# When does a quadratic algebra have zero divisors?

Consider two quadratic algebras based on the vector space $\mathbb{R}^3$ with basis $x,y,z$. The antisymmetric tensor algebra $\Lambda \mathbb{R}^3$ obviously has zero divisors, e.g. $(x)(xy)=0$, but the symmetric tensor algebra $S \mathbb{R}^3$ has not, as it is isomorphic to the polynomial functions on $x,y,z$. For $\Lambda \mathbb{R}^3$ the existence of zero divisors is obvious at degree 1, as $x^2=0$.

We could ask this more generally for a possibly noncommutative quadratic algebra with relations $R\subset V\otimes V$ - when is the quadratic algebra $Q(V,R)$ an integral domain? To give a more specific question, if $Q(V,R)$ an not integral domain, then are there always examples of zero divisors in degree 1, i.e. $x,y\in V$ so that $xy\in R$?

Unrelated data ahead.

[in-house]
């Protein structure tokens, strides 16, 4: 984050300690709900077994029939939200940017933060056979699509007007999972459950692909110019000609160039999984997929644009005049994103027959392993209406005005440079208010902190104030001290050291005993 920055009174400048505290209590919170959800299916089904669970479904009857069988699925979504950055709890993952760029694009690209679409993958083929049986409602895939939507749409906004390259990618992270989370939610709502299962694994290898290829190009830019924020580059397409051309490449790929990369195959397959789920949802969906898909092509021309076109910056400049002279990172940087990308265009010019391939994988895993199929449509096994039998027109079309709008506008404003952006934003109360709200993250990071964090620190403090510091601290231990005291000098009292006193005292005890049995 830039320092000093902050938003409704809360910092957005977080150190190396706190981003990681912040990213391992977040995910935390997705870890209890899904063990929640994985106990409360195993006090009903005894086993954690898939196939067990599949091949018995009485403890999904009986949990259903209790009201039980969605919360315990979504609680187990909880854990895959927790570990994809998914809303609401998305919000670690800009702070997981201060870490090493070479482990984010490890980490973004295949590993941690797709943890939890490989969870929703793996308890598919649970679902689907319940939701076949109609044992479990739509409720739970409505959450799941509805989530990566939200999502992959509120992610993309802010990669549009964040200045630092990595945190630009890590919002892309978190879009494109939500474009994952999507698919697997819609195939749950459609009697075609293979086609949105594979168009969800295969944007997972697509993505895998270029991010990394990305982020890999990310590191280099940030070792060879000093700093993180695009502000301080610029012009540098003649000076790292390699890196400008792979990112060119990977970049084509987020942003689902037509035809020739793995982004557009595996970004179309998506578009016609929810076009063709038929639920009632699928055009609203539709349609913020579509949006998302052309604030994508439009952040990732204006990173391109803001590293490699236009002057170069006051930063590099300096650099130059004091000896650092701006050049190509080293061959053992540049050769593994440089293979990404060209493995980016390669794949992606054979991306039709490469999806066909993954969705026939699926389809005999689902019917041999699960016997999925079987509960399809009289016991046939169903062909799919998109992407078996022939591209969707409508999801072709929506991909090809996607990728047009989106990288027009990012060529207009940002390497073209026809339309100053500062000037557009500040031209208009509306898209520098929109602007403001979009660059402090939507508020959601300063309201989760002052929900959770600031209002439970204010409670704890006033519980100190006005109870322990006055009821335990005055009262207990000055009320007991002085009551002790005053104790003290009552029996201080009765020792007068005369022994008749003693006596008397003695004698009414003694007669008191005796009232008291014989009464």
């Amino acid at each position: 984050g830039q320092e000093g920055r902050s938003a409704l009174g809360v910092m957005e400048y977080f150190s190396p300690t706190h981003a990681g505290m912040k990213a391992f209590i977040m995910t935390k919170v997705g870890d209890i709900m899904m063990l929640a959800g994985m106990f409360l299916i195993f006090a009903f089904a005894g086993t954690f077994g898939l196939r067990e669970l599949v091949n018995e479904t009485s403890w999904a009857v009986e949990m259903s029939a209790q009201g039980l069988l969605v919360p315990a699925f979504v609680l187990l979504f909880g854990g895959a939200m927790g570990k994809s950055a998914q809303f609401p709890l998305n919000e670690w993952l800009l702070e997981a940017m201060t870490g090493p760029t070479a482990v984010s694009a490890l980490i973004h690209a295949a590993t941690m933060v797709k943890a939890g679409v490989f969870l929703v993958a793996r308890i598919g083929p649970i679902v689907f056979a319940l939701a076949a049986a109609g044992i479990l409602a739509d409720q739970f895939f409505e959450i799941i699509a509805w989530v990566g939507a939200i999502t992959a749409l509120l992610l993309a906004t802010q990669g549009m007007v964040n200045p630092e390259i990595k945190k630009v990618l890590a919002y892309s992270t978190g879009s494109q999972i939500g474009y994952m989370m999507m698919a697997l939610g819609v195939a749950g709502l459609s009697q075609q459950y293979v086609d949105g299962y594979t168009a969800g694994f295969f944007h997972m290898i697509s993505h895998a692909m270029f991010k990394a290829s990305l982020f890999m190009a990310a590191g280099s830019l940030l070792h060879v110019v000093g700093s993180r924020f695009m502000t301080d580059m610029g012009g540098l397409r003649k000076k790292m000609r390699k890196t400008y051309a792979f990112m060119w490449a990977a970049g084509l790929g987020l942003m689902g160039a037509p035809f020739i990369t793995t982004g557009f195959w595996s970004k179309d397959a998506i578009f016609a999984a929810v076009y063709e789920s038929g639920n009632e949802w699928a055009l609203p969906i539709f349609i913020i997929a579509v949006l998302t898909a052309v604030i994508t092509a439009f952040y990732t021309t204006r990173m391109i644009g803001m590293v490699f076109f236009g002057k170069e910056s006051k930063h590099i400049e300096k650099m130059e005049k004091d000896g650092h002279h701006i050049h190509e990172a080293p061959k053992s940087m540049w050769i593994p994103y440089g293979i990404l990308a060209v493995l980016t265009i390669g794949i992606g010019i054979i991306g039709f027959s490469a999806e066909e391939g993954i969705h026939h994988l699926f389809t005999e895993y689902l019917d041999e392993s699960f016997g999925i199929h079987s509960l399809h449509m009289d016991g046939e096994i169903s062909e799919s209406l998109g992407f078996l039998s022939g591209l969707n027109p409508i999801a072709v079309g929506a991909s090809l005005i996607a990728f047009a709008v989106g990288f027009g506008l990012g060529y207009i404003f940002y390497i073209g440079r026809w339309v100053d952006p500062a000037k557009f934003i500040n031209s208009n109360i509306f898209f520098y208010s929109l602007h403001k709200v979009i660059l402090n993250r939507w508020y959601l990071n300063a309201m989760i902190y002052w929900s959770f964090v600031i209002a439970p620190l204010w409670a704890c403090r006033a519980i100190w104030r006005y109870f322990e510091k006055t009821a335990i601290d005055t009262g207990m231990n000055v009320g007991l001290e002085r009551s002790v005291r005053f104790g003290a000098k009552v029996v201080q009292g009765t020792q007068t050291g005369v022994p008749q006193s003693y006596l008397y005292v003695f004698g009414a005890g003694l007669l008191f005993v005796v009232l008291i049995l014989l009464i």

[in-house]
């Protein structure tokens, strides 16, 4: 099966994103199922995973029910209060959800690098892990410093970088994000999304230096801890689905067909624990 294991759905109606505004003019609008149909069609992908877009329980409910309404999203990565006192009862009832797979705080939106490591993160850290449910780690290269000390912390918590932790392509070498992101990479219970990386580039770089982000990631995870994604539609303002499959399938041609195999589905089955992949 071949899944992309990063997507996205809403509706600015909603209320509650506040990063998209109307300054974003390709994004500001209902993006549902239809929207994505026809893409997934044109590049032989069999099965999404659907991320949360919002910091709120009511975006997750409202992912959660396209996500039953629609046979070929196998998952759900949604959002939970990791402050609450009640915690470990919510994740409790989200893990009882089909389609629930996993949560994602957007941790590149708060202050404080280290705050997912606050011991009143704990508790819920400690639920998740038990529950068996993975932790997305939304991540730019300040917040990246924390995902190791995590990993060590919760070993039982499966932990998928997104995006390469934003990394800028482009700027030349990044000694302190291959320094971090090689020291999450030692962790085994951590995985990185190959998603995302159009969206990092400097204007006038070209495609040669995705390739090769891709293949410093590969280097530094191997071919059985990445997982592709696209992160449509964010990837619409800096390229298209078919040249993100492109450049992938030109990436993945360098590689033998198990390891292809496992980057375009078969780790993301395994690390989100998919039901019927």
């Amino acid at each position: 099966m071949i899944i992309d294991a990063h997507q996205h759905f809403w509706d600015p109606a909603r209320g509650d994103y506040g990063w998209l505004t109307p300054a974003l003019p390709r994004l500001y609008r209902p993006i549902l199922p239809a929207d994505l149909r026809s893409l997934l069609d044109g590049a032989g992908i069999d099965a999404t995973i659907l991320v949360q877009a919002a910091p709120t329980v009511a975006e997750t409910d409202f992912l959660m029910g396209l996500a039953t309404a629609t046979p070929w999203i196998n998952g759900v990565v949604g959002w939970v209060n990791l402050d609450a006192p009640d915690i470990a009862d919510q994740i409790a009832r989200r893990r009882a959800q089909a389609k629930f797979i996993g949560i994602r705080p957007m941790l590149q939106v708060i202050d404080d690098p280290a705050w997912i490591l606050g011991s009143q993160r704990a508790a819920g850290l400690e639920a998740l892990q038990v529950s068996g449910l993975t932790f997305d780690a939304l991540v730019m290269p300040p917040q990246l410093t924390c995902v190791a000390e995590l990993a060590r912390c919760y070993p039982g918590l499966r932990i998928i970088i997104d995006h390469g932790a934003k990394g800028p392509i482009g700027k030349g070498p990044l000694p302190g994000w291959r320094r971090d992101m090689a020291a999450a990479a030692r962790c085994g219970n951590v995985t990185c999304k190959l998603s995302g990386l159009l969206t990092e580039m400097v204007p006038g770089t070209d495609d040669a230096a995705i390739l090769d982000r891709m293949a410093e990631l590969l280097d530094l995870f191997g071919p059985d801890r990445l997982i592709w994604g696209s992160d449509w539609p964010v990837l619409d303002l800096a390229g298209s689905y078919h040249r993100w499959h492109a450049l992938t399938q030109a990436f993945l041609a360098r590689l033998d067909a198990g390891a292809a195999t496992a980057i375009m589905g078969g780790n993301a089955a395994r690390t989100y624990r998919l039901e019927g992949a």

Apologies if this is well known - could you give me a reference for a proof or counterexample if it is! The question arose from trying to generalise the behaviour of the symbols of differential operators, where classically $SV$ is an integral domain, to operators with other relations.

Partial answer: when $V$ is 4-dimensional there is a commutative counter-example. In other words, there is a subset of relations $R \subseteq V \otimes V$ containing the commutators and such that the associated quadratic algebra has zero divisors but not in degree 1.
Let $V$ be spanned by $W,X,Y,Z$, and let $R \subseteq V\otimes V$ be the subspace spanned by the commutators and by the two polynomials $Y^2-XZ$ and $XW-YZ$. The ideal generated by $R$ corresponds geometrically to the intersection of the two quadrics, in this case the union of a line and a twisted cubic. So the quadratic algebra has zero divisors, namely $$X(YW-Z^2) = (Y^2 - XZ)Z + (XW-YZ)Y = 0.$$
Now suppose that $UV = 0$ for $U, V$ both of degree 1. This would imply that there is a hyperplane containing the twisted cubic, which is not the case.